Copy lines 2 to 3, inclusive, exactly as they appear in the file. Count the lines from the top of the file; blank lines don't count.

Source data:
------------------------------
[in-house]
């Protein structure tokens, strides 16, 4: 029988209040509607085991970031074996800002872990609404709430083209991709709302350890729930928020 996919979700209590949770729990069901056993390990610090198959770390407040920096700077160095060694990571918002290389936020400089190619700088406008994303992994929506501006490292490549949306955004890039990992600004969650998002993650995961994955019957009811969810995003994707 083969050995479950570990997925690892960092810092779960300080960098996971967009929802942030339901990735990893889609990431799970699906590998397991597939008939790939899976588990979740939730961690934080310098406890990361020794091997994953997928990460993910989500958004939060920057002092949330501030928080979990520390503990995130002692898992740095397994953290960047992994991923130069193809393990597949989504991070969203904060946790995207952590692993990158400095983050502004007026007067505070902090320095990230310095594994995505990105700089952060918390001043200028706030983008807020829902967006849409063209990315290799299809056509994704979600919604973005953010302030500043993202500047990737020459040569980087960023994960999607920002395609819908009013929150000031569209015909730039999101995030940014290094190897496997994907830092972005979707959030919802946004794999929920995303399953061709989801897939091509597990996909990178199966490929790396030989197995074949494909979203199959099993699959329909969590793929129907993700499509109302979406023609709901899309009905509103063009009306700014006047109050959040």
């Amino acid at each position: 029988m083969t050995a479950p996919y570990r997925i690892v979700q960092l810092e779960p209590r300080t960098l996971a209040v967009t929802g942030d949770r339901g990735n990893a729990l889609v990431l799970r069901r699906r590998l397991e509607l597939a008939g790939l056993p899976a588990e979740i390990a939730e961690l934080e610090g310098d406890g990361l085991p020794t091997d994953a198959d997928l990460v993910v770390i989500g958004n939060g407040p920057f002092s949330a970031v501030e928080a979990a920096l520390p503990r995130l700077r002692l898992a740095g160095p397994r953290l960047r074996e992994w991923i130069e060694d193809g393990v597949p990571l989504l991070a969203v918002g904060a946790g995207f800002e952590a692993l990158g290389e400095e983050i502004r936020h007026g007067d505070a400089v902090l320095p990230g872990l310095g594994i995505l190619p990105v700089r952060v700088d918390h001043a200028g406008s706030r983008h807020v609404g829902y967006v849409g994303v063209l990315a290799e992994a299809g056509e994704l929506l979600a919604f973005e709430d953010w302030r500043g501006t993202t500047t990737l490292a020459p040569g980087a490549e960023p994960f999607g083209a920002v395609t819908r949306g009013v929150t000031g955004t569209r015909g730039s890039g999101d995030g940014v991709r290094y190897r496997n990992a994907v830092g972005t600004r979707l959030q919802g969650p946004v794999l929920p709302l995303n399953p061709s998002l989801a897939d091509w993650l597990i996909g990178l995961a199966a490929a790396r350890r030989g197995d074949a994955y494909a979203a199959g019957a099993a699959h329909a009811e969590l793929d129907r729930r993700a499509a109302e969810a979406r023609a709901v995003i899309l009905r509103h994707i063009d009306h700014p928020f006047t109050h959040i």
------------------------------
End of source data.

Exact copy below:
């Protein structure tokens, strides 16, 4: 029988209040509607085991970031074996800002872990609404709430083209991709709302350890729930928020 996919979700209590949770729990069901056993390990610090198959770390407040920096700077160095060694990571918002290389936020400089190619700088406008994303992994929506501006490292490549949306955004890039990992600004969650998002993650995961994955019957009811969810995003994707 083969050995479950570990997925690892960092810092779960300080960098996971967009929802942030339901990735990893889609990431799970699906590998397991597939008939790939899976588990979740939730961690934080310098406890990361020794091997994953997928990460993910989500958004939060920057002092949330501030928080979990520390503990995130002692898992740095397994953290960047992994991923130069193809393990597949989504991070969203904060946790995207952590692993990158400095983050502004007026007067505070902090320095990230310095594994995505990105700089952060918390001043200028706030983008807020829902967006849409063209990315290799299809056509994704979600919604973005953010302030500043993202500047990737020459040569980087960023994960999607920002395609819908009013929150000031569209015909730039999101995030940014290094190897496997994907830092972005979707959030919802946004794999929920995303399953061709989801897939091509597990996909990178199966490929790396030989197995074949494909979203199959099993699959329909969590793929129907993700499509109302979406023609709901899309009905509103063009009306700014006047109050959040």
């Amino acid at each position: 029988m083969t050995a479950p996919y570990r997925i690892v979700q960092l810092e779960p209590r300080t960098l996971a209040v967009t929802g942030d949770r339901g990735n990893a729990l889609v990431l799970r069901r699906r590998l397991e509607l597939a008939g790939l056993p899976a588990e979740i390990a939730e961690l934080e610090g310098d406890g990361l085991p020794t091997d994953a198959d997928l990460v993910v770390i989500g958004n939060g407040p920057f002092s949330a970031v501030e928080a979990a920096l520390p503990r995130l700077r002692l898992a740095g160095p397994r953290l960047r074996e992994w991923i130069e060694d193809g393990v597949p990571l989504l991070a969203v918002g904060a946790g995207f800002e952590a692993l990158g290389e400095e983050i502004r936020h007026g007067d505070a400089v902090l320095p990230g872990l310095g594994i995505l190619p990105v700089r952060v700088d918390h001043a200028g406008s706030r983008h807020v609404g829902y967006v849409g994303v063209l990315a290799e992994a299809g056509e994704l929506l979600a919604f973005e709430d953010w302030r500043g501006t993202t500047t990737l490292a020459p040569g980087a490549e960023p994960f999607g083209a920002v395609t819908r949306g009013v929150t000031g955004t569209r015909g730039s890039g999101d995030g940014v991709r290094y190897r496997n990992a994907v830092g972005t600004r979707l959030q919802g969650p946004v794999l929920p709302l995303n399953p061709s998002l989801a897939d091509w993650l597990i996909g990178l995961a199966a490929a790396r350890r030989g197995d074949a994955y494909a979203a199959g019957a099993a699959h329909a009811e969590l793929d129907r729930r993700a499509a109302e969810a979406r023609a709901v995003i899309l009905r509103h994707i063009d009306h700014p928020f006047t109050h959040i």